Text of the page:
I'm starting to realize that in order to teach the way this school expects me to teach, I need to get my brain back to the way I used to teach college courses. I rarely planned detailed lessons: I had text, I showed the students how I interacted with that text, I made detailed notes to display my thinking to them, my connections, my questions, and my inferences. And then I allowed the students to share their reactions to the issues or knowledge raised, and then we moved to the text as a piece of writing. What worked? Why? What could be done better? My brain is far away from those days, but I need to get it back. Part of my problem is that I'm no longer interacting with texts in the same rich way. I don't write in books any more, or think deeply about them. I need to do so again if I expect to teach these kids to be life-long readers.

Wednesday, September 22, 2010

Day #13

I feel I have my two sixth grade classes pretty much under wraps. They are on task, they do for the most part quality work, and they pay attention when I ask it. They also do an amazing job during independent reading time. We started at 15 minutes, and they're up to 20 already, and asking for five-minute extensions when the timer goes off. Looks like I'll need another Donors Choose library increase soon, because these kids are gonna go through my collection in no time.

Now I have to figure out how to challenge them. No small feat. I also have to figure out how to teach them two subjects worth of crap in one class period this year. Gulp! My creativity is in the shitter right now, the Muse is off somewheres having a fling in a fleabag hotel, I got no ideas worth a train-flattend penny. But they'll come. They always do. Even if it's at 3:00am they'll come. I need them soon, though, because the two weeks of lessons which sprung full-formed and armored from my skull a while back are nearly depleted.

The seventh grade boys are aggravating me no end. Today they were throwing water on each other from their water bottles, many had balloons in their pockets which they took out and started inflating and bouncing, and they refused to stay in their seats or pay attention. So now the good kids are starting to go bonkers because of a few bad apples derailing the class. I'm meeting with the principal tomorrow to strategize about these kids. I'm apparently having less trouble with them than others, but that means nothing to me. I want no trouble. I want to teach.

I just can't stand when the kids who care and want to learn sit there and stare around themselves, wondering what to do. It makes me sick to my stomach.

Tuesday, September 21, 2010

Day #12

The more things change...

I felt like I'd turned a corner last week with the 7th grade boys class. They are a headache: inattentive, loud, rude, silly. They poke each other with sharp objects, they talk about pussy, they can't sit still, they are disrespectful. But I'm used to all that stuff, with disturbing violence mixed in--without the violence the other stuff is just annoying. I worked to get them to a point where we had two great days to end last week.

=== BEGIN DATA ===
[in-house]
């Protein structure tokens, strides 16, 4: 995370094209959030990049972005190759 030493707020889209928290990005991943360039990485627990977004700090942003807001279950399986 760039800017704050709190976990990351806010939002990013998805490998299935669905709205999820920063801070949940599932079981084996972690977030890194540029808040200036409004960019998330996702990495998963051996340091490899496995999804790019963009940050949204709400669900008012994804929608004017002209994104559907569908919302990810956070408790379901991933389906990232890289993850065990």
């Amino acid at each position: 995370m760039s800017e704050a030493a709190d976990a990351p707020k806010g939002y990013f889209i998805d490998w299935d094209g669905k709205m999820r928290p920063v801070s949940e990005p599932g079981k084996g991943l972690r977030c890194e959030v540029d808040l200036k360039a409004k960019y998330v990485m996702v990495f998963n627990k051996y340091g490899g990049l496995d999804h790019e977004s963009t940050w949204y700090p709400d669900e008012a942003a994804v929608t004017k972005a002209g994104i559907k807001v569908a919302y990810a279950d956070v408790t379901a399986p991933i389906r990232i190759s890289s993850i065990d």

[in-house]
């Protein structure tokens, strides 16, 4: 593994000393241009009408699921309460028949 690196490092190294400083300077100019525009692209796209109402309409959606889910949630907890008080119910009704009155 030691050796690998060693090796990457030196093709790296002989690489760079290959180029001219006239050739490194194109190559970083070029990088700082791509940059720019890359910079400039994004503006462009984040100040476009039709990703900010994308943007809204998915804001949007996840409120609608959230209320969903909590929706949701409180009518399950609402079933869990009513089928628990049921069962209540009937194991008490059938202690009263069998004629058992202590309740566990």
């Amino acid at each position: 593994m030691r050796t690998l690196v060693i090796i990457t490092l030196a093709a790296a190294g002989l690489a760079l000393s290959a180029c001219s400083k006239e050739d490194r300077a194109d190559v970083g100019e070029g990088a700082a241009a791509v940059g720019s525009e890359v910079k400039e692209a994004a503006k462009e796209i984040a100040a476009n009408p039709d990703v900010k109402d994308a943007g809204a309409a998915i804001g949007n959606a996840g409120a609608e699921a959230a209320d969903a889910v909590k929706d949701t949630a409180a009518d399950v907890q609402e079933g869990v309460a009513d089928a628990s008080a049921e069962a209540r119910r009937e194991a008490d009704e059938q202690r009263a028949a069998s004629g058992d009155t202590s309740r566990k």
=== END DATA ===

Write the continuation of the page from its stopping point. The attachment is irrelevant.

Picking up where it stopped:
Then, the weekend. The 7th grade boys were off in a big way yesterday. It was like starting over. I decided to put the Norms and Needs and all the progressive stuff I really like about my school on hold and I dropped 30 minutes of detention on they assess. Then today two boys came in fussing over a lead pencil and one pushed the other hard and I immediately restrained him and put him face down over his desk and the room got very quiet. I let Elmore up and he was pissed and crying from humiliation--he is, after all, the burliest kid in his grade--and no one expected a teacher to put hands on him. "I'm going to tell my father what you did! You are not my father! He's going to kick your ass." I responded the way I always do. "I have talked to your father five times over the phone, and once in person. I am going to call him and tell him I had to restrain you today, because that's my responsibility. I only restrain kids when I fear for their safety. Half the time when I call, the parents tell me to take their kids out around behind the building for a whooping." This broke the silence as kids fell out a bit. They started packing Elmore and I had to intervene to stop it, to which he responded "fuck you I can defend myself," tears rolling. But I let that one to go to give him some space.

So there's still work to be done. I've made great strides with my sixth grade classes, however. I've had a handful of parent conferences, made a few phone calls, but for the most part they are on point. We're investigating national symbols in order to choose one to represent each homeroom. I don't do much teaching or talking, I make up their folders of images and their build background knowledge worksheets, then I run a PowerPoint with directions and kind of stand down. I'm learning about how the kids learn and work right now. I'm liking what I see.

Sunday, September 19, 2010


Typically I run a decade or two behind the times. I just got an iPod for the first time, and I just finished the first Harry Potter book (called Harry Potter at the School of Sorcerers). I read it in French to brush up my rusty skills, and I found the level of the French to be just about right for me to move through confidently with my Larousse de Poche and the English original nearby to check some expressions idiomatiques I didn't recognize.